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Red Sox prospect Trey Ball learning from fellow lanky lefty Henry Owens

Red Sox pitching prospect Trey Ball is learning on the fly by watching Henry Owens.

Trey Ball Red Sox Red Sox prospect Trey Ball has intentions of working his way up the Boston ladder quickly. Credit: Getty Images

Sitting behind the backstop at Field 4 of the Red Sox' minor league complex at JetBlue Park, Boston's 2013 first-round pick Trey Ball looked on during a minor league game last week, viewing a near mirror-image of himself in Henry Owens, a first-round pick in 2011.

Both are tall, left-handed pitchers with Owens standing 6-foot-7 and Ball not far behind at 6-foot-6.

Ball watched Owens with a keen eye, as Owens already reached the Double-A level in his second year in the organization. It’s the same track Ball himself would like to take.

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“You watch and you learn stuff. You compare, we’re both tall and left-handed. It’s a natural comparison,” Ball said. “He’s older so it’s something to stride for where he’s at. He was in big league camp and that is something you want to achieve so just seeing him there gives you something to look forward to and work harder.”

Ball was joined by a number of other minor league players who weren’t in action that day, as well as scouts and a few Red Sox executives - including General Manager Ben Cherington. Owens, who started in major league camp this spring, finished last season with 11-6 with a 2.67 ERA, while striking out 169 hitters in 135 innings combined between High-A Salem and Double-A Portland.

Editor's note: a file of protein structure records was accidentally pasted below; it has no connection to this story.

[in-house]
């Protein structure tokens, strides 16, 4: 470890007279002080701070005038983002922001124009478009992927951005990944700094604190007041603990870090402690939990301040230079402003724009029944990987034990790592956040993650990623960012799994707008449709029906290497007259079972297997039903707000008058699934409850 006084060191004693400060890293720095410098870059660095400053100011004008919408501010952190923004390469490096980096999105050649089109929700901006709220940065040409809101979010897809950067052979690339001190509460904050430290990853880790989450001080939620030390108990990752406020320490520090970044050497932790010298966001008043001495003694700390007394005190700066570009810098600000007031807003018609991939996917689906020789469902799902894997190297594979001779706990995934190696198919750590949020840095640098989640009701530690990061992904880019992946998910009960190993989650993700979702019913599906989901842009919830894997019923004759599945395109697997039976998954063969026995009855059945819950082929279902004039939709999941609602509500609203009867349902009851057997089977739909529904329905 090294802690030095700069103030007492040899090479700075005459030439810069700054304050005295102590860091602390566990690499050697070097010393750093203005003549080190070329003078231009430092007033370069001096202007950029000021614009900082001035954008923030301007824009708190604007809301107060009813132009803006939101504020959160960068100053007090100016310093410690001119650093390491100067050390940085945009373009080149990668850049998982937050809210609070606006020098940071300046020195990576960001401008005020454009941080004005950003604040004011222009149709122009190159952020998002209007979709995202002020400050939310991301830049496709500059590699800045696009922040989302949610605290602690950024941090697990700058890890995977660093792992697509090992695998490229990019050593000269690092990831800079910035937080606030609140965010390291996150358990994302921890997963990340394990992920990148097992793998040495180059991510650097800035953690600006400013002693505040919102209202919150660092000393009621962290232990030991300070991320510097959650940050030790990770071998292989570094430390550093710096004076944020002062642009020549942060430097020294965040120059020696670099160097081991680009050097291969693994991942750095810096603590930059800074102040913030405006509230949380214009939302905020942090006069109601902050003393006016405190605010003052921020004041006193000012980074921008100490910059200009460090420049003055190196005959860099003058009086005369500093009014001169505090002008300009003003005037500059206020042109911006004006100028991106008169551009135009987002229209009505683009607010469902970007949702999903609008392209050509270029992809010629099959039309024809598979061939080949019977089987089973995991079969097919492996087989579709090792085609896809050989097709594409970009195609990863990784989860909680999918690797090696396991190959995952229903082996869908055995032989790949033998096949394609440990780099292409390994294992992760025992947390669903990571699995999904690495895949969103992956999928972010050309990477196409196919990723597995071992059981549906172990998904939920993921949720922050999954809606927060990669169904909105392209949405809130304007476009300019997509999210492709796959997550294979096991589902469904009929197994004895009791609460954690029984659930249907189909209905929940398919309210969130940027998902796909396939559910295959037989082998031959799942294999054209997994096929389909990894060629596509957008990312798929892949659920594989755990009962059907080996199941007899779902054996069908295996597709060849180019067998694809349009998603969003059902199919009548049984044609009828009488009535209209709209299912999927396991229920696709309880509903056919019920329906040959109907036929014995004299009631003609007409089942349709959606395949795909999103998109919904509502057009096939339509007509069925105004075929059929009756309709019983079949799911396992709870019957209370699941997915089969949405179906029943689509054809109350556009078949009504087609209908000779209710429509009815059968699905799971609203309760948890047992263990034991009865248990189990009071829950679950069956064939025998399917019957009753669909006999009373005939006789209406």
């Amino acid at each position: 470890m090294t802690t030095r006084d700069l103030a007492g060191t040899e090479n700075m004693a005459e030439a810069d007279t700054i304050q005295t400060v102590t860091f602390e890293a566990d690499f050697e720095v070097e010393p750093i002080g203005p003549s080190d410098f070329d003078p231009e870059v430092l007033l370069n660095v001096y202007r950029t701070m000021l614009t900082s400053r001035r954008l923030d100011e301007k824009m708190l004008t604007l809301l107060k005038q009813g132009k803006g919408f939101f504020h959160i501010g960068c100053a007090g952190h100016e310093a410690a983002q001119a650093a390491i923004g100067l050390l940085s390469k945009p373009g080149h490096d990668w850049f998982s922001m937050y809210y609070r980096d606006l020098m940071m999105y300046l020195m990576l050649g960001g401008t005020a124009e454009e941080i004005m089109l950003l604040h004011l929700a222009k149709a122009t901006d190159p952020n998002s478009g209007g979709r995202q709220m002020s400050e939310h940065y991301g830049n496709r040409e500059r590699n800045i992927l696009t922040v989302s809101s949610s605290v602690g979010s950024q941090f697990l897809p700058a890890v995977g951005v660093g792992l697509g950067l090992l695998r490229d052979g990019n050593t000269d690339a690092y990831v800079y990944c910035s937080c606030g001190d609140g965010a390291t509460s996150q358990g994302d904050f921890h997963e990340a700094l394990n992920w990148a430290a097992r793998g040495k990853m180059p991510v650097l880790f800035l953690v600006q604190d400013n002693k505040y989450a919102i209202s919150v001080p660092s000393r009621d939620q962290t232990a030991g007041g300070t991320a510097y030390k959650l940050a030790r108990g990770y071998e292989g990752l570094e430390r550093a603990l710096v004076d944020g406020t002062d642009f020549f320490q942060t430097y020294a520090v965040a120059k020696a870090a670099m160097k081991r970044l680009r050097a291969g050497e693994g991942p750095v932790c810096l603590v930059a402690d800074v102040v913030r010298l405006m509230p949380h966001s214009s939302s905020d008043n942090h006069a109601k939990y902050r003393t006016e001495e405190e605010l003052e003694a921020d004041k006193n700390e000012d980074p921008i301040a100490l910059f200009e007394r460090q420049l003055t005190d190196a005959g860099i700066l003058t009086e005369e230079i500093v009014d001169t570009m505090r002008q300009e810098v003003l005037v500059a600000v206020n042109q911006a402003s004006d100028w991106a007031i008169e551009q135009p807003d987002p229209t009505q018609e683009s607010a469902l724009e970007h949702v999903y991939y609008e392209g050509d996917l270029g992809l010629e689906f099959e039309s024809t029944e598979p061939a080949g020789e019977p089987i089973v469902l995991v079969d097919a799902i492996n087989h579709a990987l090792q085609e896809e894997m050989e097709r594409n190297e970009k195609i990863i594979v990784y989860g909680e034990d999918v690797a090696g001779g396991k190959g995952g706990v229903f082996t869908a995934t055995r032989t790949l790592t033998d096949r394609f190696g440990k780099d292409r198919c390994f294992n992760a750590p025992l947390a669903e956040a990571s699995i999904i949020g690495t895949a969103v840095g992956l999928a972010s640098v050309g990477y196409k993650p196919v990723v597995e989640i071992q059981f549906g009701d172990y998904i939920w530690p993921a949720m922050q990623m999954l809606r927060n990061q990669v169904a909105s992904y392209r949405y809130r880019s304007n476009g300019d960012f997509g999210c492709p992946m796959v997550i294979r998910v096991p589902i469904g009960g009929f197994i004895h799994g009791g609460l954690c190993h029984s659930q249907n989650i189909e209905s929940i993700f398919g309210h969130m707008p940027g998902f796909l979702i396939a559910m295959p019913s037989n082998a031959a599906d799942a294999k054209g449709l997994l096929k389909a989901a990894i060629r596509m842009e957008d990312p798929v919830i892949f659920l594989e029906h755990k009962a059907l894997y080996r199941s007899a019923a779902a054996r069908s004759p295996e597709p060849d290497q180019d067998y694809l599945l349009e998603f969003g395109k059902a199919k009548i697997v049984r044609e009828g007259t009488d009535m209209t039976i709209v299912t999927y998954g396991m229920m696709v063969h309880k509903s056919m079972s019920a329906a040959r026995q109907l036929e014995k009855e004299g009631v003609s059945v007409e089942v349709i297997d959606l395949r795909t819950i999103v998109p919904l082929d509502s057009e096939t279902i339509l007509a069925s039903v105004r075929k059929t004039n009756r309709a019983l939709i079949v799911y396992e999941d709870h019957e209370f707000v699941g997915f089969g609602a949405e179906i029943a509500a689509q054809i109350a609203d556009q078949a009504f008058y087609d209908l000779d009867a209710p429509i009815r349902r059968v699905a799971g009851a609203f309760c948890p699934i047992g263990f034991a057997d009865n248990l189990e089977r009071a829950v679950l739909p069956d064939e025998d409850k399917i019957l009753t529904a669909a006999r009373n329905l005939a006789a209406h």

At this time last year the 19-year-old Ball was beginning his senior season at New Castle High School in Indiana and is now in the warmth of Florida as a professional baseball player.

“It’s night and day,” he said. “Everyone down here is a pro, so you have to work harder to get better everyday.”

Ball was also an outfielder until being drafted last year so now he can be fully committed to his pitching craft. The Southpaw features a fastball in the mid-90s, a changeup and now a curveball - which he didn’t start throwing until his sophomore year.

“It’s going really well. I’m working on all my pitches everyday, fastball, changeup and curve, but I’m working more on the curve because it’s a new pitch and I’m getting to know it better,” Ball said.

After being drafted No. 7 overall, Ball decided to forgo a scholarship to the University of Texas and made five starts in the Gulf Coast League before spending the fall in the instructional league.

“It benefited me a ton,” Ball said. “Getting my five starts and seeing what it was like in the GCL (Gulf Coast League), getting my starts in instructs, that is kind of a mini spring training in a way because we’re doing the same stuff. It was nice to talk to the older guys and get their experiences and learn from them.”

Having players like Owens succeeding and moving up the ladder in the organization serves as motivation for the young lefty, hoping that all eyes will be fixed on him in a year or two.

Follow Metro Boston Red Sox beat writer Ryan Hannable on Twitter @Hannable84

 
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